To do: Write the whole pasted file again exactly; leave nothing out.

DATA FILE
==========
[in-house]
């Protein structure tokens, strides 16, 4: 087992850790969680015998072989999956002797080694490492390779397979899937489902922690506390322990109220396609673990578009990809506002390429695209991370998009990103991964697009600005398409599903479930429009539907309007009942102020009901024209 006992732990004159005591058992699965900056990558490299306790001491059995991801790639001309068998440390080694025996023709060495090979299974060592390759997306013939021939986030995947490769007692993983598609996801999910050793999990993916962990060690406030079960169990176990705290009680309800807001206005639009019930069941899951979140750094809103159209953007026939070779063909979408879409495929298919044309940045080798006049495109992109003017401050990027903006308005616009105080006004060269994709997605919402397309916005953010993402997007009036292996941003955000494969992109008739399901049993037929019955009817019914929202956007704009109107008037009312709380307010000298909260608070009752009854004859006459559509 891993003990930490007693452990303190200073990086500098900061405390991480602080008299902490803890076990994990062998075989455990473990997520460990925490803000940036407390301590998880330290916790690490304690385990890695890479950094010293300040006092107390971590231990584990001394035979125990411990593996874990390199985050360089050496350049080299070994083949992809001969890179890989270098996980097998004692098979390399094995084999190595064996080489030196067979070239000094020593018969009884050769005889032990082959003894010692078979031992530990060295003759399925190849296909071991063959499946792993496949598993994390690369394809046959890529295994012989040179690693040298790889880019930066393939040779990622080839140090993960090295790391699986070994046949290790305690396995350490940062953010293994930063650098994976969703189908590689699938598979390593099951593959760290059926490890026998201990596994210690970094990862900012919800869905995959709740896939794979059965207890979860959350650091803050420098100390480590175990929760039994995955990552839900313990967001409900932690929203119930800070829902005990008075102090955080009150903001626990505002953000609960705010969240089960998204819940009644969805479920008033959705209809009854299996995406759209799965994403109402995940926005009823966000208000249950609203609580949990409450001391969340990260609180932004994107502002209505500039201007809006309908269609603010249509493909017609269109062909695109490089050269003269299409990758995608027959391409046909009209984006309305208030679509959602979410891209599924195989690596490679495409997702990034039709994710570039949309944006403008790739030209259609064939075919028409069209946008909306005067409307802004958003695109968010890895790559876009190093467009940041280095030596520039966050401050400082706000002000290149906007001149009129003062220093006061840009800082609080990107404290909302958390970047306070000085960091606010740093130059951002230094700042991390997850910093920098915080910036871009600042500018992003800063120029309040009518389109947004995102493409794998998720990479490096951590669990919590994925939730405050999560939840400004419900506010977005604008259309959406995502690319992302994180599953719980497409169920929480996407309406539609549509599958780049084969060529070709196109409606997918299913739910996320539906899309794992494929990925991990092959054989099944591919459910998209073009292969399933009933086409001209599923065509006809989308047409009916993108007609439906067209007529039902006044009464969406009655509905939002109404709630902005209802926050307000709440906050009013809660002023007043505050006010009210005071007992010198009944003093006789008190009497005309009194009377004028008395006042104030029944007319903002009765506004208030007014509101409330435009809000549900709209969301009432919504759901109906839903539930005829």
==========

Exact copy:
[in-house]
């Protein structure tokens, strides 16, 4: 087992850790969680015998072989999956002797080694490492390779397979899937489902922690506390322990109220396609673990578009990809506002390429695209991370998009990103991964697009600005398409599903479930429009539907309007009942102020009901024209 006992732990004159005591058992699965900056990558490299306790001491059995991801790639001309068998440390080694025996023709060495090979299974060592390759997306013939021939986030995947490769007692993983598609996801999910050793999990993916962990060690406030079960169990176990705290009680309800807001206005639009019930069941899951979140750094809103159209953007026939070779063909979408879409495929298919044309940045080798006049495109992109003017401050990027903006308005616009105080006004060269994709997605919402397309916005953010993402997007009036292996941003955000494969992109008739399901049993037929019955009817019914929202956007704009109107008037009312709380307010000298909260608070009752009854004859006459559509 891993003990930490007693452990303190200073990086500098900061405390991480602080008299902490803890076990994990062998075989455990473990997520460990925490803000940036407390301590998880330290916790690490304690385990890695890479950094010293300040006092107390971590231990584990001394035979125990411990593996874990390199985050360089050496350049080299070994083949992809001969890179890989270098996980097998004692098979390399094995084999190595064996080489030196067979070239000094020593018969009884050769005889032990082959003894010692078979031992530990060295003759399925190849296909071991063959499946792993496949598993994390690369394809046959890529295994012989040179690693040298790889880019930066393939040779990622080839140090993960090295790391699986070994046949290790305690396995350490940062953010293994930063650098994976969703189908590689699938598979390593099951593959760290059926490890026998201990596994210690970094990862900012919800869905995959709740896939794979059965207890979860959350650091803050420098100390480590175990929760039994995955990552839900313990967001409900932690929203119930800070829902005990008075102090955080009150903001626990505002953000609960705010969240089960998204819940009644969805479920008033959705209809009854299996995406759209799965994403109402995940926005009823966000208000249950609203609580949990409450001391969340990260609180932004994107502002209505500039201007809006309908269609603010249509493909017609269109062909695109490089050269003269299409990758995608027959391409046909009209984006309305208030679509959602979410891209599924195989690596490679495409997702990034039709994710570039949309944006403008790739030209259609064939075919028409069209946008909306005067409307802004958003695109968010890895790559876009190093467009940041280095030596520039966050401050400082706000002000290149906007001149009129003062220093006061840009800082609080990107404290909302958390970047306070000085960091606010740093130059951002230094700042991390997850910093920098915080910036871009600042500018992003800063120029309040009518389109947004995102493409794998998720990479490096951590669990919590994925939730405050999560939840400004419900506010977005604008259309959406995502690319992302994180599953719980497409169920929480996407309406539609549509599958780049084969060529070709196109409606997918299913739910996320539906899309794992494929990925991990092959054989099944591919459910998209073009292969399933009933086409001209599923065509006809989308047409009916993108007609439906067209007529039902006044009464969406009655509905939002109404709630902005209802926050307000709440906050009013809660002023007043505050006010009210005071007992010198009944003093006789008190009497005309009194009377004028008395006042104030029944007319903002009765506004208030007014509101409330435009809000549900709209969301009432919504759901109906839903539930005829």